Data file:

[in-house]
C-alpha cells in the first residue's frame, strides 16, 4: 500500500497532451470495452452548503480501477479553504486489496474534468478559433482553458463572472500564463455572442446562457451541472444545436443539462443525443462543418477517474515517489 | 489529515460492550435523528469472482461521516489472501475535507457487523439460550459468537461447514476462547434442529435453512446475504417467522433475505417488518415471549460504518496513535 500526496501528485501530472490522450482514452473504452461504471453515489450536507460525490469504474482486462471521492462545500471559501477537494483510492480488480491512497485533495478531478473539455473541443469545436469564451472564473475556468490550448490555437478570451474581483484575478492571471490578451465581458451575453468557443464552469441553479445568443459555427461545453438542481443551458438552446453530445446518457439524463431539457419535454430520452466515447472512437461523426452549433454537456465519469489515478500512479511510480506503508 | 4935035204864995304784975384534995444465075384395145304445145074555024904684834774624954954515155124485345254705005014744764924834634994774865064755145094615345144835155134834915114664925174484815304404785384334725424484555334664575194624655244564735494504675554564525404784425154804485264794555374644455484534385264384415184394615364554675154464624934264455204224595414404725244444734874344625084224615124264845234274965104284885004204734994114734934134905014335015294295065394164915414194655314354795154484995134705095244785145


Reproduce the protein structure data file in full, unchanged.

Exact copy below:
[in-house]
C-alpha cells in the first residue's frame, strides 16, 4: 500500500497532451470495452452548503480501477479553504486489496474534468478559433482553458463572472500564463455572442446562457451541472444545436443539462443525443462543418477517474515517489 | 489529515460492550435523528469472482461521516489472501475535507457487523439460550459468537461447514476462547434442529435453512446475504417467522433475505417488518415471549460504518496513535 500526496501528485501530472490522450482514452473504452461504471453515489450536507460525490469504474482486462471521492462545500471559501477537494483510492480488480491512497485533495478531478473539455473541443469545436469564451472564473475556468490550448490555437478570451474581483484575478492571471490578451465581458451575453468557443464552469441553479445568443459555427461545453438542481443551458438552446453530445446518457439524463431539457419535454430520452466515447472512437461523426452549433454537456465519469489515478500512479511510480506503508 | 4935035204864995304784975384534995444465075384395145304445145074555024904684834774624954954515155124485345254705005014744764924834634994774865064755145094615345144835155134834915114664925174484815304404785384334725424484555334664575194624655244564735494504675554564525404784425154804485264794555374644455484534385264384415184394615364554675154464624934264455204224595414404725244444734874344625084224615124264845234274965104284885004204734994114734934134905014335015294295065394164915414194655314354795154484995134705095244785145